2. Teacher instructing a class through his own microphone and his own set The teacher moves the bar of his master switch to position 49 and the pupils master switches take up position 56. In this case the teacher can examine the characteristics of his own voice on his own set and, by reversing the position of the switches, can also examine the characteristics of the pupils voices.

3. Pupil examining his own speech The bar of the pupils master switch is moved to position 48 and he is thus cut off from the rest of the class. On speaking into his microphone he is able to examine his speech on his reeds and instruments.

With the master switch in position 48 the pupil is cut off from all outside lines which would allow his set to interfere with the sets of other pupils or which would allow other sets to interfere with his own. The signals from his microphone are fed via poles 51a and 51b and the appropriate contact point 561) to the network I, the output of which is fed via poles 51c and 57d to the .am plifiers ll.

4. Pupil generates notes on his reeds and examines their characteristics without interfering with the rest of the class The bar of the pupils master switch is moved to position 5!. Upon depressing any desired reed a frequency appropriate to that reed is generated by the generator ill and the characteristics are examinable on the instruments. If it is desired to generate a harmonic of one of the basic notes, the appropriate harmonic reed is depressed in addition With the switch in position 5|, current is supplied to generator from source 58 through fixed pole 577. When a reed is depressed, the generator output is feed via 5le through line '60, the appropriate contact point on 56a, poles 51a and 51b and the contact point on 5612 into network I. The pupil can thus examine the notes generated by him on the intensity indicator 8 and the analyser 9.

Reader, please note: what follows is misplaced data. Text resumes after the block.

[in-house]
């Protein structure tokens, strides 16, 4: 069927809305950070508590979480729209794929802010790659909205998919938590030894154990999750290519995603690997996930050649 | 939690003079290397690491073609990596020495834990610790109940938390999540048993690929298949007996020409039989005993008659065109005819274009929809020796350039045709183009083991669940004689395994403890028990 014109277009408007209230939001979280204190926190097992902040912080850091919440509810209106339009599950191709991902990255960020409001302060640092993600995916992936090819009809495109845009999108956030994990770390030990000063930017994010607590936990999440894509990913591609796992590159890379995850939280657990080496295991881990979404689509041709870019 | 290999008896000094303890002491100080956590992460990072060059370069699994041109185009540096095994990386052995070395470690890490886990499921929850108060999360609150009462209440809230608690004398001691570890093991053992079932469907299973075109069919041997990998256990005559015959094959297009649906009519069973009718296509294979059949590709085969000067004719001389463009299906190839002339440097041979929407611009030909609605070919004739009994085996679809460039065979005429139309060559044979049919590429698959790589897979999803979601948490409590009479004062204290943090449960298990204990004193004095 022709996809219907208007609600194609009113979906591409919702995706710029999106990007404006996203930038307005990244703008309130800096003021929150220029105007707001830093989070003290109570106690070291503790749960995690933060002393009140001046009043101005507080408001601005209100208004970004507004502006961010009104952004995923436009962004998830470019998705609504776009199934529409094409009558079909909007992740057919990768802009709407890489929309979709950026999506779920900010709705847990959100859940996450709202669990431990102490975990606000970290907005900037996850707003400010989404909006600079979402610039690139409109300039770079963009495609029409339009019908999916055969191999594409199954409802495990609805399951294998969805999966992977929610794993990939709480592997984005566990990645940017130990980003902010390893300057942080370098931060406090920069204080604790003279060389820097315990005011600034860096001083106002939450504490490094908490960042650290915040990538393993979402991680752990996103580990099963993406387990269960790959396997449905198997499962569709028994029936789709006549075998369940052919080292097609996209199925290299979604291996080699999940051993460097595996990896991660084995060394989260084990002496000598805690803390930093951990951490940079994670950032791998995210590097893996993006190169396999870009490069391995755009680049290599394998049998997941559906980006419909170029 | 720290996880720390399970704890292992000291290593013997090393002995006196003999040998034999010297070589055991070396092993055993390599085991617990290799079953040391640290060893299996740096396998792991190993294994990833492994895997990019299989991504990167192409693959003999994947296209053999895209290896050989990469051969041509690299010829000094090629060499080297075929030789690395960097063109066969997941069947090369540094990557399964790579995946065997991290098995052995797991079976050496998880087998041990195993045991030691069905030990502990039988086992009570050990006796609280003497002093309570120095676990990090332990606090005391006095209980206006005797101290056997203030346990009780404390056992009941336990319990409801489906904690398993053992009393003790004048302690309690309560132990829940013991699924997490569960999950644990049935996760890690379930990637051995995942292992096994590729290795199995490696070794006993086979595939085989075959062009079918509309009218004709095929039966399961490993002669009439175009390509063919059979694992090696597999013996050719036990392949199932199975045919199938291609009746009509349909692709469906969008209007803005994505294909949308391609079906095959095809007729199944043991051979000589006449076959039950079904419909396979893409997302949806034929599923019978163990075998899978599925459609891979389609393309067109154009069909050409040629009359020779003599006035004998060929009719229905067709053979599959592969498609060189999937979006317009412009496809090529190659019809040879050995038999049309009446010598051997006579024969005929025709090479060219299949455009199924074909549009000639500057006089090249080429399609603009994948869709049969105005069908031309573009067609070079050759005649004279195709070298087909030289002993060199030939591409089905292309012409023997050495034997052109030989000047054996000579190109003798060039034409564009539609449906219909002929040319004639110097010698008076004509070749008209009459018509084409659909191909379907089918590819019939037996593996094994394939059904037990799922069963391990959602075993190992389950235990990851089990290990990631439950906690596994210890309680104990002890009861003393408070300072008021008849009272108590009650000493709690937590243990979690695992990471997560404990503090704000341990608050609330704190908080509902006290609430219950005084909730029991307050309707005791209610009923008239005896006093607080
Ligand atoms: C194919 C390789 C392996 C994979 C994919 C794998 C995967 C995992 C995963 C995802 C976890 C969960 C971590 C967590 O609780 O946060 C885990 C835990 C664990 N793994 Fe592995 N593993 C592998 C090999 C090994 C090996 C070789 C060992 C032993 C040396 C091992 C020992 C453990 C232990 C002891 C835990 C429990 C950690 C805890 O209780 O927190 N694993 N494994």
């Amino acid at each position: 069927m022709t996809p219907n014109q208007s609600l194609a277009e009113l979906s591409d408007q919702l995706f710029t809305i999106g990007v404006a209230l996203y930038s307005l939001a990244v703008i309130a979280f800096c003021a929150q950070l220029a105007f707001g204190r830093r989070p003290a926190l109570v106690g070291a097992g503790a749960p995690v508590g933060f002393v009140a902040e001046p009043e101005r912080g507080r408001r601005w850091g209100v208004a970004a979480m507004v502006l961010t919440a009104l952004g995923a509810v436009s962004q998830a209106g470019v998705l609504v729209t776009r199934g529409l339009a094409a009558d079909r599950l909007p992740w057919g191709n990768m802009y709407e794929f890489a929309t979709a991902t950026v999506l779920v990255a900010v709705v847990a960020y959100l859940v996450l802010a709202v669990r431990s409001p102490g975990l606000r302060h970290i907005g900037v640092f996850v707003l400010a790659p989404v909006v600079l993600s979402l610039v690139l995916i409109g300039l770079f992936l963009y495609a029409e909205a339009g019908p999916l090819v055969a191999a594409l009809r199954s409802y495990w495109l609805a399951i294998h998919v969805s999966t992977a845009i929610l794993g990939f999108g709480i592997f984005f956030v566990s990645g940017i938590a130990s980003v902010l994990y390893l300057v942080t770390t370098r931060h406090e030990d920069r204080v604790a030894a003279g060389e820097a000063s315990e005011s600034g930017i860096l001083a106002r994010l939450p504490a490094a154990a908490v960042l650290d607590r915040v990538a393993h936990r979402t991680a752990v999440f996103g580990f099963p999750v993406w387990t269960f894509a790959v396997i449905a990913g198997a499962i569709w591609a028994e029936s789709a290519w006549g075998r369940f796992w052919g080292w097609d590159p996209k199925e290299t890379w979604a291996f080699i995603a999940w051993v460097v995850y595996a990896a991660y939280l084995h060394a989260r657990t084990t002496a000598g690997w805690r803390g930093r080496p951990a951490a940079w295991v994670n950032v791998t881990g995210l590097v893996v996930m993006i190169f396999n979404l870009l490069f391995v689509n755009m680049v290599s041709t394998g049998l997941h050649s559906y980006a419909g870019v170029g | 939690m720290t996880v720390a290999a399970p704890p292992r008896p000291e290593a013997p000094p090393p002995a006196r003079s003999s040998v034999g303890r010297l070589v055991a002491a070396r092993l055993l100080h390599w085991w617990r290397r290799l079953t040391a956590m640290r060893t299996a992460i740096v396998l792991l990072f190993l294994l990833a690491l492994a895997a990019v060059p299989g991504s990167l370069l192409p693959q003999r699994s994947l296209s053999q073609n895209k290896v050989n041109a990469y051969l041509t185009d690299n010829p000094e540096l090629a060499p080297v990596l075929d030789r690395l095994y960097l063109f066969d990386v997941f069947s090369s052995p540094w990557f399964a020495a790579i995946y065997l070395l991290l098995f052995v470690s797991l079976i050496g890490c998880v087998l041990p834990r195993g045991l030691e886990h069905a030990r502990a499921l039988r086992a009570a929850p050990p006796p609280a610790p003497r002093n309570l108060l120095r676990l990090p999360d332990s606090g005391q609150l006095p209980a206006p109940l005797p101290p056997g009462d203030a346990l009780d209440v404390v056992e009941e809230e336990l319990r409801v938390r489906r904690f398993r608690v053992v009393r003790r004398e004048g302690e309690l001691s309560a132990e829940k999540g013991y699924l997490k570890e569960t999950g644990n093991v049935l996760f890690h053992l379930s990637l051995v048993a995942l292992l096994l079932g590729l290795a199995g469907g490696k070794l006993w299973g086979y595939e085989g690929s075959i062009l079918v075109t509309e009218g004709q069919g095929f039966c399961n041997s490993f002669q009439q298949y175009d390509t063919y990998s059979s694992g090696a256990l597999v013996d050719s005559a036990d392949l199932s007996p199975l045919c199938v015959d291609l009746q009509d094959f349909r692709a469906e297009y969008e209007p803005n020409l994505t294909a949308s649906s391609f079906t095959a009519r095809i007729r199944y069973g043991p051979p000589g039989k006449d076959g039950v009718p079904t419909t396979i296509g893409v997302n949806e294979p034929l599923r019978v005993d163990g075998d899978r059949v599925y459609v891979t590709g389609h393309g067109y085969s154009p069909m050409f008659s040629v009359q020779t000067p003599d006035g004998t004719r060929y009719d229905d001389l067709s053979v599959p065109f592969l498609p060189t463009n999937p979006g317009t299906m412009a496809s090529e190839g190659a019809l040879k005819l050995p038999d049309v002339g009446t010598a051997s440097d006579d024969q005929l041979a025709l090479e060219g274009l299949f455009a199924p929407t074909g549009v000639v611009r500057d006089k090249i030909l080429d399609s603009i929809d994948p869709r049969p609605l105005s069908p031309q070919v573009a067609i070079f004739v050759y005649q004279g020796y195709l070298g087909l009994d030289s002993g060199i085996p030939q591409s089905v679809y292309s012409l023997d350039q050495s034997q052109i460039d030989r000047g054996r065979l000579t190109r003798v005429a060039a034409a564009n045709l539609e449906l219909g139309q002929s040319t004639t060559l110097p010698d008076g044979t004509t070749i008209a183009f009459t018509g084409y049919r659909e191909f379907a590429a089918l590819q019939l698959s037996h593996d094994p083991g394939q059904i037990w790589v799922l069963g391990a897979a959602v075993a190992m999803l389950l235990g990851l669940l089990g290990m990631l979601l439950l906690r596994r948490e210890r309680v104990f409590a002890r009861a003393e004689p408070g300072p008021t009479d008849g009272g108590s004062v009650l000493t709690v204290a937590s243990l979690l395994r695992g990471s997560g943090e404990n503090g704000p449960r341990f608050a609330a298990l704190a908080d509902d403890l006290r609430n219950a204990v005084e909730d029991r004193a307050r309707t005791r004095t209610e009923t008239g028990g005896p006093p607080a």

5. Teacher generates notes on his reeds and the class examine their characteristics The teacher sets the bar of his master switch to position 52 and the pupils master switches to position 50.

With the teachers master switch in position 52 current is supplied from 511 to the teachers generator, which in turn feeds into line 66 through 1516 and 56e. The pupils master switches being in position pick up the signal from line and feed it into the pupils networks 5 through 56a, 51a, 51b and 56b. The output from networks I is then fed to amplifiers it via 51c, 56c, 56d and 51d.

6. Teacher generates notes on his reeds and he and the class examine their characteristics The teacher sets the bar of his master switch to position 53 and the pupils master switches to position 50.

With the :teachers master switch in position 53, current is supplied to the teachers generator from source 58 through fixed pole 51]. The generator output is fed into line 633 via. 51c and 56e. Line 60 is connected to 56a on the teachers master switch whence the signals generated by the teacher are fed via 51?), 51a and 56b to his own network I so that he can examine their characteristics. Since the pupils master switches are in position 50 as in Example 5, the signals are also fed into the pupils networks I and amplifiers H, enabling the pupils to examine any signals, both visually at indicator 8 and analyser 9 and by touching the keys or reeds.